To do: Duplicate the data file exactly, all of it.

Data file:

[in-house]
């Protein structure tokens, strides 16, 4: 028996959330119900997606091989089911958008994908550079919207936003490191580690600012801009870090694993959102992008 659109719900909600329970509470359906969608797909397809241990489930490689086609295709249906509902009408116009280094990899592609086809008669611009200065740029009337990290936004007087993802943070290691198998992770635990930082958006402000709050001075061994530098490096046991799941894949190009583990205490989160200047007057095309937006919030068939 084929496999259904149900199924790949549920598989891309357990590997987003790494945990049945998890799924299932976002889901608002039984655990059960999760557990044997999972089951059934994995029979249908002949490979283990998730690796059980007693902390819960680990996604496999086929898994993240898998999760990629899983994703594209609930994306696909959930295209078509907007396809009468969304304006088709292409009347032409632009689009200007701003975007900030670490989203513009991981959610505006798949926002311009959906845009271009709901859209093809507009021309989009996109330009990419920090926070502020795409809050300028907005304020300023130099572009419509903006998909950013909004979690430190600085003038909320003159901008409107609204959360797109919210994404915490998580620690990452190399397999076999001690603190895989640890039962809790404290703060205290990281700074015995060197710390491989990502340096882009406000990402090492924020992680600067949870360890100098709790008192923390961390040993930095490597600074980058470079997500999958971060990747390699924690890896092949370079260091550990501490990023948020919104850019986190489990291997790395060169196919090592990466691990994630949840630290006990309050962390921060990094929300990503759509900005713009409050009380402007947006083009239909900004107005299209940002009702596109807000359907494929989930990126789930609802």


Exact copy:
[in-house]
């Protein structure tokens, strides 16, 4: 028996959330119900997606091989089911958008994908550079919207936003490191580690600012801009870090694993959102992008 659109719900909600329970509470359906969608797909397809241990489930490689086609295709249906509902009408116009280094990899592609086809008669611009200065740029009337990290936004007087993802943070290691198998992770635990930082958006402000709050001075061994530098490096046991799941894949190009583990205490989160200047007057095309937006919030068939 084929496999259904149900199924790949549920598989891309357990590997987003790494945990049945998890799924299932976002889901608002039984655990059960999760557990044997999972089951059934994995029979249908002949490979283990998730690796059980007693902390819960680990996604496999086929898994993240898998999760990629899983994703594209609930994306696909959930295209078509907007396809009468969304304006088709292409009347032409632009689009200007701003975007900030670490989203513009991981959610505006798949926002311009959906845009271009709901859209093809507009021309989009996109330009990419920090926070502020795409809050300028907005304020300023130099572009419509903006998909950013909004979690430190600085003038909320003159901008409107609204959360797109919210994404915490998580620690990452190399397999076999001690603190895989640890039962809790404290703060205290990281700074015995060197710390491989990502340096882009406000990402090492924020992680600067949870360890100098709790008192923390961390040993930095490597600074980058470079997500999958971060990747390699924690890896092949370079260091550990501490990023948020919104850019986190489990291997790395060169196919090592990466691990994630949840630290006990309050962390921060990094929300990503759509900005713009409050009380402007947006083009239909900004107005299209940002009702596109807000359907494929989930990126789930609802």